Friday, April 11, 2008

Friday beautiful science

Today's Friday Beautiful Science is a photo of the moon Phobos. Phobos orbits Mars, and is orders of magnitude smaller than Earth's moon (compare Earth's moon at 3400 km in diameter to Phobos at 19-21 km in diameter). As you can clearly see in the photo, Phobos is not regularly shaped. From the Planetary Science blog:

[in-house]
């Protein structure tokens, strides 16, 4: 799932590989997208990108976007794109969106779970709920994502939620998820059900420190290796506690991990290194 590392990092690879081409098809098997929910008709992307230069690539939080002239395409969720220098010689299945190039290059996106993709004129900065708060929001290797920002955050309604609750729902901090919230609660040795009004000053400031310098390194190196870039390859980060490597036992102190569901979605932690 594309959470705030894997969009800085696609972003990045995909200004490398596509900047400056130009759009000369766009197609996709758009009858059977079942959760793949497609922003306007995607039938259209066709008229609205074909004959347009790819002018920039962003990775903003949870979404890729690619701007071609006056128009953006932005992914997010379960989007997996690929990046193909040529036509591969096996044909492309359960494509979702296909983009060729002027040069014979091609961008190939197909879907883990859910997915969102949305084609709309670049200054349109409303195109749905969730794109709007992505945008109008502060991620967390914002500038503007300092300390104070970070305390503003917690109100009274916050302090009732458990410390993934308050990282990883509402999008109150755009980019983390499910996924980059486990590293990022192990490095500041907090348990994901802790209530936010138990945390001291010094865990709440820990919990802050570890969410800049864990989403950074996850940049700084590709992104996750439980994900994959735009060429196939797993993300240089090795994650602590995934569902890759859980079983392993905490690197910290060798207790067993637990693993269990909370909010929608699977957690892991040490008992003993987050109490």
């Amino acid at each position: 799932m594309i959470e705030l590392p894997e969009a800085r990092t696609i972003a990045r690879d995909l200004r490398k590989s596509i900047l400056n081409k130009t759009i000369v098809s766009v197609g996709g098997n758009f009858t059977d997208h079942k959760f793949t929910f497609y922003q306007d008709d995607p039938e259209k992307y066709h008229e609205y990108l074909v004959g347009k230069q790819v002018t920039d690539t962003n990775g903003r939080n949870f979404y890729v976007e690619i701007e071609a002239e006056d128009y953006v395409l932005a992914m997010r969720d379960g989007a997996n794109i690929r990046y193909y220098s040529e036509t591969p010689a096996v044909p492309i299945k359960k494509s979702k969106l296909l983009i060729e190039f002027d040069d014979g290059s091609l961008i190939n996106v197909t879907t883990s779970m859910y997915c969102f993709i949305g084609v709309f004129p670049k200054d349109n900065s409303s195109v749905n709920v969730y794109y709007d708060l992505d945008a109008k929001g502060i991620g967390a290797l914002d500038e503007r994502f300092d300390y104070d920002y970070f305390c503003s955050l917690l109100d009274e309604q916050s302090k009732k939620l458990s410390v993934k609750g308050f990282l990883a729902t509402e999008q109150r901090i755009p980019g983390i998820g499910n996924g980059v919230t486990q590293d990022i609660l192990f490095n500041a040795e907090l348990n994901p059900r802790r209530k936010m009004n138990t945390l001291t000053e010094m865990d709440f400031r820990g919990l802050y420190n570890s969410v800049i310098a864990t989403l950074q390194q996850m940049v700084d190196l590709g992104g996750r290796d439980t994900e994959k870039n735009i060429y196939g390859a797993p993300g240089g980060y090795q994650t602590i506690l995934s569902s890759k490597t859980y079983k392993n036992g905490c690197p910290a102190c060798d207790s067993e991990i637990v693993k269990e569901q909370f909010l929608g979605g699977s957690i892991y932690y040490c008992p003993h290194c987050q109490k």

Mars Reconnaissance Orbiter approached to within 6,800 kilometers (4,200 miles) of Phobos to capture this enhanced-color view of the Martian moon on March 23, 2008. The color is from infrared, red, and blue-green channels on the camera, so it represents light shifted slightly longer in wavelength than human eues can see, which emphasizes subtle colorations on the moon. The color view shows that the material surrounding the giant crater Stickney (on the left side of the moon) appears gray while the rest of the moon appears reddish. The grayer material is likely fresher material.
Click on the photo to get a large majestic view of Phobos.


No comments: